View Full Version : Need Advice: Break in a Greenhorn quick!

08-23-2009, 19:44
I have three weeks to go before my and my buddy is very new to backpacking head out for a section hike from Franconia to Pinkham Notch. He's only been on four relatively hard weekend section hikes and he's picking things up quickly, but he hasn't gotten into a routine or effective way to pack his pack. He also didn't take the rubber tips off his trekking poles till 13 miles into it because he didn't know they were supposed to come off.

He is frustrated that he can't keep up with me even though he's a 35 year old at 5'8 165 and I'm 24 5'10 148 and in the best shape I've been in a long time. I try explaining that with our age difference and fitness levels that it didn't really surprise me but that it shouldn't discourage him.

What/if anything can I do or say to help him at this point?

Rocket Jones
08-23-2009, 19:48
Pace is different for each hiker. You're not "keeping up", you're hiking your own hike.

The rest comes from experience.

08-23-2009, 19:49
"he's picking things up quickly" Well, that should take care of a lot of problems.
As for keeping up with you, have him lead and don't tread on his heels. This is an old trick for group hikes -- put the slower hikers in front.

Del Q
08-23-2009, 19:52
Its easy, put one foot in front of the other and don't stop. He should be able to handle 10-12 mile days - you just finish earlier or take more time during the day to chill. No need to hike together all of the time.

08-23-2009, 20:13
Through the roller coaster in VA we were 15-20 minutes apart sometimes. I wait at every trail, stream and road crossing like a good dog. He thinks I speed hike when the truth is I only have one speed. I just plod along and never stop.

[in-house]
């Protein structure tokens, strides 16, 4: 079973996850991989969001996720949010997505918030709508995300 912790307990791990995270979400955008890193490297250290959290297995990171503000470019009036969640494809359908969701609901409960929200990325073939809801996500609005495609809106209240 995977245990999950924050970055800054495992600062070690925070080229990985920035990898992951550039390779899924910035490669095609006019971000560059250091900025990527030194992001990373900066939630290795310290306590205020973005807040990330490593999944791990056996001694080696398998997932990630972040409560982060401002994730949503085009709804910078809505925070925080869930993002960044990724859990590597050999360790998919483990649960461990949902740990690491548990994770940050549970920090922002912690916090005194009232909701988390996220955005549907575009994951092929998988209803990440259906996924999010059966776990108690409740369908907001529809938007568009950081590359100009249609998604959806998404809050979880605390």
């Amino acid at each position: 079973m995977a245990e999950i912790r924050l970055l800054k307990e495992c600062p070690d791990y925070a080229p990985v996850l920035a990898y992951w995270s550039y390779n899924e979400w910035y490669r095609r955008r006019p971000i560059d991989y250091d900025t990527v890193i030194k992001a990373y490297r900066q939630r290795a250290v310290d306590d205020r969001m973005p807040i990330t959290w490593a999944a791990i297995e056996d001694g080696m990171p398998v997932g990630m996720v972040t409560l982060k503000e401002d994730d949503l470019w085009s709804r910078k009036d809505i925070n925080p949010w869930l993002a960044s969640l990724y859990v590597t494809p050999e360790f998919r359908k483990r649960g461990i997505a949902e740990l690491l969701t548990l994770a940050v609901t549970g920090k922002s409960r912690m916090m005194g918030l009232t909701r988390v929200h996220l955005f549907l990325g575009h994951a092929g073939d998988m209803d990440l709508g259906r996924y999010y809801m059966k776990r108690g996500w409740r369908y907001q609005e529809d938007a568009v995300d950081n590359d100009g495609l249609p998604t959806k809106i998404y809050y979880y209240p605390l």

Wise Old Owl
08-23-2009, 20:28
It doesn't work that way, one must grasp the pepple.... before you can hike Grasshopper!



you are not ready.

08-23-2009, 20:33
That seems to be a major conflict, I'm ready and sharpened. He's not. This is my last fun trip before buckling down and going into the military. I've been planning this trip since March originally as a solo trip. I'm ready for the Prezzies by myself.

Wise Old Owl
08-23-2009, 20:36
Ok part about being a freind is to enjoy the company, He's not ready and cannot keep up. Its Ok! The AT will be here for generations, It's not about covering many miles. Its about building a freindship, he knows he is not up to your speed. Include him on several sections, Include his help in pick up drop offs and don't fear telling him you want to do a section on your own.

Hope that helps/You are not ready for him.

Much like an adult is not ready for a son, The son cannot keep up and the dad knows he has to lead and slow down. Now do you get it?

08-23-2009, 21:14
I get it but theres a little more involved. Its a 12 hour drive for both of us to the trailhead and he will see it as investing a lot of money for nothing. I'm 24, out of college a year and still have no full-time job and still have invested more time and money into this trip (he's very cheap).
His wife is due with their first child in late December and I now see this trip as making sure a father makes it home for his son. I understand that he sees it as his last hurrah. He has got to make a commitment to training during the week doing little things even with work to help his cause.

I don't know when I will ever be in this good of shape again and be able to do something as amazing as this 6 day hike ever again so I want to take advantage of it. We leave September 8th....

Wise Old Owl
08-23-2009, 22:04
Just enjoy the moment and have the best time you can under the circumstances. And keep in mind some of the best hikers are older than me. Keeping in shape is a passion.

Hey you asked for advice, it wasn't what you wanted to hear... was it?

Gray Blazer
08-23-2009, 22:30
You enjoy being in shape. Get in better shape by hiking way ahead of him and then turning around and hiking back to him.

I know that's a moronic answer, but, what do you expect from a moron?

Wise Old Owl
08-23-2009, 22:40